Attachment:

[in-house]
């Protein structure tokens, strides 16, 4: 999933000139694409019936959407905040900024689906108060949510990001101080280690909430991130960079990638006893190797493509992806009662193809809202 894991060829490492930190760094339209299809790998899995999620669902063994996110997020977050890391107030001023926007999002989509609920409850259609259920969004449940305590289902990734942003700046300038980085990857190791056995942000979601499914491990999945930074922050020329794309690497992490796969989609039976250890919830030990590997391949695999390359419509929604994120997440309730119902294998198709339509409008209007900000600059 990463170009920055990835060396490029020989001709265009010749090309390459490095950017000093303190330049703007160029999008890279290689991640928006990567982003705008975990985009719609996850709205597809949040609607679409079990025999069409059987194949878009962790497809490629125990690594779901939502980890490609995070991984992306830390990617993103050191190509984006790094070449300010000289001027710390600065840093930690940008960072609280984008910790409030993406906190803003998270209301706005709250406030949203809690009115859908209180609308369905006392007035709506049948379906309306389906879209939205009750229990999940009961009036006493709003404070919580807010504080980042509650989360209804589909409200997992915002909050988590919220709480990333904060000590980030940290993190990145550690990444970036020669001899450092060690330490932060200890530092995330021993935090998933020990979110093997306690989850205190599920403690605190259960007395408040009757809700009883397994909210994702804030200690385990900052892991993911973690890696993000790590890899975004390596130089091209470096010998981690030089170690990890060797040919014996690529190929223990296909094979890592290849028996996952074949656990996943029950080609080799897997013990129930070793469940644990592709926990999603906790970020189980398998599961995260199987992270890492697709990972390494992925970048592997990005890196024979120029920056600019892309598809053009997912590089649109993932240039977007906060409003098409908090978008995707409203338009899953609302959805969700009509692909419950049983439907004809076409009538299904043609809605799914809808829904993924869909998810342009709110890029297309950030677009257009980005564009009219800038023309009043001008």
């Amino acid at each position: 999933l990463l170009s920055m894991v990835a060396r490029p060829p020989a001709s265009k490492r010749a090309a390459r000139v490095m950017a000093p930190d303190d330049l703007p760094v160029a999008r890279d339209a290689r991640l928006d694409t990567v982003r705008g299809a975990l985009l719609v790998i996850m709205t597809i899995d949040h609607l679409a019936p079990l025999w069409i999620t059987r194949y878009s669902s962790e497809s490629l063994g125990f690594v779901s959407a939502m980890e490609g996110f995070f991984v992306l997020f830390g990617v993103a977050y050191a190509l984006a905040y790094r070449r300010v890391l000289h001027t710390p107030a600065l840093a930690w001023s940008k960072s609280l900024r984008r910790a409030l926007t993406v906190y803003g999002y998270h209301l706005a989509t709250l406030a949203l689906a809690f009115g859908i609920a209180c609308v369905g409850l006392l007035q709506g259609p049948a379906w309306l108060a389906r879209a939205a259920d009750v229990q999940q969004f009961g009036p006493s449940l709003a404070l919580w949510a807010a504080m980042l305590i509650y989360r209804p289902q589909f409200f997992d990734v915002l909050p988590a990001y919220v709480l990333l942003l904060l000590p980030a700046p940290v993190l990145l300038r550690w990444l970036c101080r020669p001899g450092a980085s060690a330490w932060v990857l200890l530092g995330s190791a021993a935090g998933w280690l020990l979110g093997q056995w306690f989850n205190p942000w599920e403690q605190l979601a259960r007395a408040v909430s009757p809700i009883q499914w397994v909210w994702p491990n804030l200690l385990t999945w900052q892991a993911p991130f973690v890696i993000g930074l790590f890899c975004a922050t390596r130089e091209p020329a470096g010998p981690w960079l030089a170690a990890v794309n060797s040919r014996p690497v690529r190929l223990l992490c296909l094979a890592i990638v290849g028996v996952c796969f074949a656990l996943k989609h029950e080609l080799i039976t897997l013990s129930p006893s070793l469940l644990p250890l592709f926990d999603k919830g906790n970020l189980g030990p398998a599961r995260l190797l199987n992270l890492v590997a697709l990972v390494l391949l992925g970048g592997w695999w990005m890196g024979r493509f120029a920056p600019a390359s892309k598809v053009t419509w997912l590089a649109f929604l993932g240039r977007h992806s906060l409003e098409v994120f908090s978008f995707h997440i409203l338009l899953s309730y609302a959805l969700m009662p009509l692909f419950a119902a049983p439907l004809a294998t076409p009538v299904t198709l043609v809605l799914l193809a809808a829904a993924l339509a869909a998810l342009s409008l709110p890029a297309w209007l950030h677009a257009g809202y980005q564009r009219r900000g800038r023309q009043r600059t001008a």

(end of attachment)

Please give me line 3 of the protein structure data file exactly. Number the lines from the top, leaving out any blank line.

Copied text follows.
């Amino acid at each position: 999933l990463l170009s920055m894991v990835a060396r490029p060829p020989a001709s265009k490492r010749a090309a390459r000139v490095m950017a000093p930190d303190d330049l703007p760094v160029a999008r890279d339209a290689r991640l928006d694409t990567v982003r705008g299809a975990l985009l719609v790998i996850m709205t597809i899995d949040h609607l679409a019936p079990l025999w069409i999620t059987r194949y878009s669902s962790e497809s490629l063994g125990f690594v779901s959407a939502m980890e490609g996110f995070f991984v992306l997020f830390g990617v993103a977050y050191a190509l984006a905040y790094r070449r300010v890391l000289h001027t710390p107030a600065l840093a930690w001023s940008k960072s609280l900024r984008r910790a409030l926007t993406v906190y803003g999002y998270h209301l706005a989509t709250l406030a949203l689906a809690f009115g859908i609920a209180c609308v369905g409850l006392l007035q709506g259609p049948a379906w309306l108060a389906r879209a939205a259920d009750v229990q999940q969004f009961g009036p006493s449940l709003a404070l919580w949510a807010a504080m980042l305590i509650y989360r209804p289902q589909f409200f997992d990734v915002l909050p988590a990001y919220v709480l990333l942003l904060l000590p980030a700046p940290v993190l990145l300038r550690w990444l970036c101080r020669p001899g450092a980085s060690a330490w932060v990857l200890l530092g995330s190791a021993a935090g998933w280690l020990l979110g093997q056995w306690f989850n205190p942000w599920e403690q605190l979601a259960r007395a408040v909430s009757p809700i009883q499914w397994v909210w994702p491990n804030l200690l385990t999945w900052q892991a993911p991130f973690v890696i993000g930074l790590f890899c975004a922050t390596r130089e091209p020329a470096g010998p981690w960079l030089a170690a990890v794309n060797s040919r014996p690497v690529r190929l223990l992490c296909l094979a890592i990638v290849g028996v996952c796969f074949a656990l996943k989609h029950e080609l080799i039976t897997l013990s129930p006893s070793l469940l644990p250890l592709f926990d999603k919830g906790n970020l189980g030990p398998a599961r995260l190797l199987n992270l890492v590997a697709l990972v390494l391949l992925g970048g592997w695999w990005m890196g024979r493509f120029a920056p600019a390359s892309k598809v053009t419509w997912l590089a649109f929604l993932g240039r977007h992806s906060l409003e098409v994120f908090s978008f995707h997440i409203l338009l899953s309730y609302a959805l969700m009662p009509l692909f419950a119902a049983p439907l004809a294998t076409p009538v299904t198709l043609v809605l799914l193809a809808a829904a993924l339509a869909a998810l342009s409008l709110p890029a297309w209007l950030h677009a257009g809202y980005q564009r009219r900000g800038r023309q009043r600059t001008a």